TOP NEWS: Nat’l Security / Foreign Affairs: June 7, 2012
- Reports of ‘massacre’ in Syrian village
- Panetta Visits Afghanistan Amid Mounting Violence
- 5 Reasons Why A Global Recession Seems Likely
- Iran Threatens Delays in Nuclear Talks
- European markets rise on hopes of aid for Spain
Reports of ‘massacre’ in Syrian village – Al Jazeera
Activists say scores killed in assault by pro-government gangs backed by security forces on village near Hama.
Panetta Visits Afghanistan Amid Mounting Violence- Alissa J. Rubin, NY Times
Leon E. Panetta, the United States defense secretary, arrived in Afghanistan on Thursday, after the deadliest day for civilians this year and amid controversy over a NATO airstrike the day before in which Afghan officials say 18 women and children were killed.
5 Reasons Why A Global Recession Seems Likely – Rob Clarfeld, Forbes
Although few economic forecasters are calling for a recession — they never do, I believe that currently there is at least a very significant possibility that we are at the front-end of another global recession.
Iran Threatens Delays in Nuclear Talks – Rick Gladstone and Artin Afkhami, NY Times
Iran raised the possibility on Wednesday of delaying or canceling the resumption of nuclear talks with the big powers, scheduled in less than two weeks, because of what it called dithering by the other side in holding preliminary meetings aimed at ensuring some success.
European markets rise on hopes of aid for Spain – Anthony Faiola, Washington Post
Hopes that Spain may be close to securing aid from the European Union eased market tensions here Thursday, with the government in Madrid pulling off a successful bond sale only two days after officials warned that investors were closing the door to lending the nation more cash.
Paralysis in Athens – Randall Fuller, NY Times
[...] With an excruciating choice to be made between draconian austerity measures and a departure from Europe’s shared currency, the birthplace of democracy is paralyzed with indecision and poised to descend into chaos and economic catastrophe.
The Old Guard in a New Mexico – Shannon K. O’Neil, Foreign Affairs
Political rivals and anxious commentators question whether a PRI victory will return Mexico to its less than democratic past. [...] Meanwhile, an often repeated phrase sums up the view of a significant part of the Mexican population: “They may have been corrupt, but they knew how to govern.”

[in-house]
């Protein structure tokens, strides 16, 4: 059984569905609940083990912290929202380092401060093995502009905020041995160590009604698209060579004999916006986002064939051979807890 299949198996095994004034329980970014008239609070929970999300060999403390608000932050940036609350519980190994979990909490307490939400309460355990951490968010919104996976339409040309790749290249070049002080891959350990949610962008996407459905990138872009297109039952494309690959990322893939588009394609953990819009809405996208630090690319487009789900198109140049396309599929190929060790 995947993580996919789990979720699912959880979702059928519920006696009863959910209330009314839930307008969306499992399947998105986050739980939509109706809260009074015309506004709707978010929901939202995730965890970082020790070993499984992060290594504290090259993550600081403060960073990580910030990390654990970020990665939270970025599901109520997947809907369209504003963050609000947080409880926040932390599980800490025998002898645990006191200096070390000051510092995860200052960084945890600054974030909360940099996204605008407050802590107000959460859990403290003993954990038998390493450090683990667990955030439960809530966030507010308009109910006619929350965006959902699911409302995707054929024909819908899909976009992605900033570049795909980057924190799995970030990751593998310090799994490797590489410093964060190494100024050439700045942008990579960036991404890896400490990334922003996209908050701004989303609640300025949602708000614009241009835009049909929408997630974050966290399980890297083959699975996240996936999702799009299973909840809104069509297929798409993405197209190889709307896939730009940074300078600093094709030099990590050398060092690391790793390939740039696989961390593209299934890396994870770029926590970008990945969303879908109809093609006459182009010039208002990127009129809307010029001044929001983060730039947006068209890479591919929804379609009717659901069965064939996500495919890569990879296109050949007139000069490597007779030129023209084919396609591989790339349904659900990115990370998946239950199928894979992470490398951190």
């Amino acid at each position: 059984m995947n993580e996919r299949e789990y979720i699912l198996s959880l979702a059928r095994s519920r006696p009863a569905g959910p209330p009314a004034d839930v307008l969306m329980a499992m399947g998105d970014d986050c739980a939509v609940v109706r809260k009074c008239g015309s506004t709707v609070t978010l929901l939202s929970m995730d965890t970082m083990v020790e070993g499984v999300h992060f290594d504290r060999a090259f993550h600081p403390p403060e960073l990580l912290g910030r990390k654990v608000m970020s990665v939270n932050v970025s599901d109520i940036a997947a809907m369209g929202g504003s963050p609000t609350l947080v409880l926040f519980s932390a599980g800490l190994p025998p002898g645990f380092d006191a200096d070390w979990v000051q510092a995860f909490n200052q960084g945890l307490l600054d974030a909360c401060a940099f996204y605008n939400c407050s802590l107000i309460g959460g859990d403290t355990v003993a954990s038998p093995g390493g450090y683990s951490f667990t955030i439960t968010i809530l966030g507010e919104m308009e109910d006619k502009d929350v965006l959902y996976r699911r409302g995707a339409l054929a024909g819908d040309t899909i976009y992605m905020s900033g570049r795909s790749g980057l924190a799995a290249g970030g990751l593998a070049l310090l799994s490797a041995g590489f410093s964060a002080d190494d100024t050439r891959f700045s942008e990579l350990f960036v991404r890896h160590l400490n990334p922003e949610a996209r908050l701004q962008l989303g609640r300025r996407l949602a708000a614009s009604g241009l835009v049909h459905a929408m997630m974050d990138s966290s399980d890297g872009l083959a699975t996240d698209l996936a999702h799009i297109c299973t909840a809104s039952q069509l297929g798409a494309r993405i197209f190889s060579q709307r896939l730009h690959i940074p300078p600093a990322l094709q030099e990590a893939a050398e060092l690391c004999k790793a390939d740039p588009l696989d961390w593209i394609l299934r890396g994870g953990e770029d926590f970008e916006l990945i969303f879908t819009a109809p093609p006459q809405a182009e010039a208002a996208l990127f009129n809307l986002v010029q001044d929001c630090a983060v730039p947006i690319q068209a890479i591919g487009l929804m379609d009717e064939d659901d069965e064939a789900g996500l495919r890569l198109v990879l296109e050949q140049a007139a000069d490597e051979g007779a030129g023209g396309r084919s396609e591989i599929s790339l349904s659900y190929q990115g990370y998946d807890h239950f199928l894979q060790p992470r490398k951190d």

In Mali, an Islamic extremist haven takes shape – Edward Cody, Washington Post
A vast new sanctuary is emerging for al-Qaeda’s African followers in the desert wastelands of northern Mali, where Tuareg secessionists, allied with extremist Muslim guerrillas, have shaken off government rule and declared an independent Islamist state.
China Cuts Interest Rates For First Time Since 2008 – Bloomberg News
China cut borrowing costs for the first time since 2008 and loosened controls on banks’ lending and deposit rates, stepping up efforts to combat a deepening slowdown as Europe’s debt crisis threatens global growth.
Putin Between Assad and Mubarak – Alexander Golts, Moscow Times
Just like Mubarak, Gadhafi and Assad, Putin has built a sham democracy in which fake elections give only the pretense of reflecting the people’s will, and the courts provide only a semblance of the rule of law and justice. [...] He understands that he must fight to the end against the protest movement because the moment he lets down his guard, he could find himself in the same position as Mubarak…
Suu Kyi Pressed Over Talk of Rift – James Hookway and Patrick Barta, Wall Street Journal
Aung San Suu Kyi attempted to play down the impact of her recent warnings to investors to retain a “healthy skepticism” when dealing with Myanmar, which had led to talk of an opening rift with the country’s leadership.
Chile, Peru, Colombia and Mexico seal the Pacific Alliance for economic integration – MercoPress
Chile, Peru, Colombia and Mexico signed an accord Wednesday creating the Pacific Alliance to more deeply integrate their economies, and develop new trade links with the Asia-Pacific region.
The Enemy in Foggy Bottom? - Aaron David Miller, Foreign Policy
For the first time in a quarter-century, the United States has a bipartisan — even nonpartisan — consensus on many of the core issues relating to the country’s foreign policy. [..] That consensus may prove to be pretty durable. But to give it real meaning, whoever is elected president ought to choose a secretary of state clearly and unmistakably identified with the opposing party.